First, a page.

This substance, also known as Lagevrio, is an analogue of the ribonucleoside cytidine, but with a hydroxy group
substituting one of the hydrogens on the exposed amino group of cytosine
, and a methylpropanoate group
attached to the ribose
at position 5'.
It is a 'pro-drug' which inside the body cells is converted into (the ribonucleotide) N4-hydroxycytidine triphosphate by the substitution of the methylpropanoate group with (three) phosphate groups, prior to being incorporated into viral RNA. It can take on different molecular forms (tautomers), one being an
replacing the hydroxylamine -
revert to original view
When this RNA is copied, the viral enzyme RNA dependent RNA polymerase sometimes reads the modified base as if it was uracil, and so effectively creates a mutation, resulting in RNA containing U rather than C, and each replication will add to the mistranscription as long as the drug is present.
The altered RNA potentially codes for ineffective viral proteins, and this breaks the cycle of viral infection.
In the UK Molnupiravir was approved in November 2021 as a treatment for COVID-19, and initially 480,000 courses of treatment have been purchased.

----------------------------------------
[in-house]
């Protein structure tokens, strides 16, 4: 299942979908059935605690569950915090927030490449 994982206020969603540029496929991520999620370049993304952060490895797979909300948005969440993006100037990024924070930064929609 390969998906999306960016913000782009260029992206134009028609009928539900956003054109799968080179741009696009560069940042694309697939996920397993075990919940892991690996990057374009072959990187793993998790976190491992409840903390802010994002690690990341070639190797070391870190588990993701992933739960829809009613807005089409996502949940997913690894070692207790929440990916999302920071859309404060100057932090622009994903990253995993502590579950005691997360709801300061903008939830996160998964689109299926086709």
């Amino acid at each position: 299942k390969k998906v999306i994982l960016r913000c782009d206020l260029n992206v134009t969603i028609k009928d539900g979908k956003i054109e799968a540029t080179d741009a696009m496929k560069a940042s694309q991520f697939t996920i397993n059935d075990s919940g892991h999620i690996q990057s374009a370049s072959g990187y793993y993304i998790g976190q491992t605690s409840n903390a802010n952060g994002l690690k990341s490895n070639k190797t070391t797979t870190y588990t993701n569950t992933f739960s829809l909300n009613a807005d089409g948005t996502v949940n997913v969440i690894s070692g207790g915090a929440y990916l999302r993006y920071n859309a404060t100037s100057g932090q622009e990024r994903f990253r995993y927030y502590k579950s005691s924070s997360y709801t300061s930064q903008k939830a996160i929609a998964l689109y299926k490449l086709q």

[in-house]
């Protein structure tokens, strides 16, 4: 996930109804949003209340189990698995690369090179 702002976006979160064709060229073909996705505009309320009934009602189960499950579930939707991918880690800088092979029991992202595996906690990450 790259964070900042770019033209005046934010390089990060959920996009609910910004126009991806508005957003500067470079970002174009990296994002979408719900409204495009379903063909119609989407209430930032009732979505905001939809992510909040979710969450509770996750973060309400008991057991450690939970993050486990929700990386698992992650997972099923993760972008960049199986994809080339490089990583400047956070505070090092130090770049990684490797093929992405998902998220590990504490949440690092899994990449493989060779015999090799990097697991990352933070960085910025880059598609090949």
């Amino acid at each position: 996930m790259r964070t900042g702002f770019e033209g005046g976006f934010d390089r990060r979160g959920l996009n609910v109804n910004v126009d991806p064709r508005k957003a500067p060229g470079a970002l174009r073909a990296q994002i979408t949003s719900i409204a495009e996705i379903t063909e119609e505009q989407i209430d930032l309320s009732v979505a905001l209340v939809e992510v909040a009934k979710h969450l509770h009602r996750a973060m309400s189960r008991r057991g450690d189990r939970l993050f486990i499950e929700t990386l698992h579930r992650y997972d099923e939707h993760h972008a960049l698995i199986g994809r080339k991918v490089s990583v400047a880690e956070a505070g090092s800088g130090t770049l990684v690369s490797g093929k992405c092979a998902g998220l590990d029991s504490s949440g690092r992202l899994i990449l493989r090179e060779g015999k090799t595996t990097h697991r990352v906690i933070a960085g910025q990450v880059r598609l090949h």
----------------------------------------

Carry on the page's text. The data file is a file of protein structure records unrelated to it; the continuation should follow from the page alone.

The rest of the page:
Initial tests suggest it can halve hospitalisations and deaths due to COVID-19.
It has been authorised for use in people who have mild to moderate COVID-19 and at least one risk factor for developing severe illness (obesity, age over 60 years, diabetes mellitus, or heart disease).
It is the first antiviral medication for Covid which can be taken orally as a pill or capsule rather than being injected.
For maximum effectiveness it needs to be given within five days of the development of COVID symptoms.
It was developed by the US drug companies Merck, Sharp and Dohme (MSD) and Ridgeback Biotherapeutics.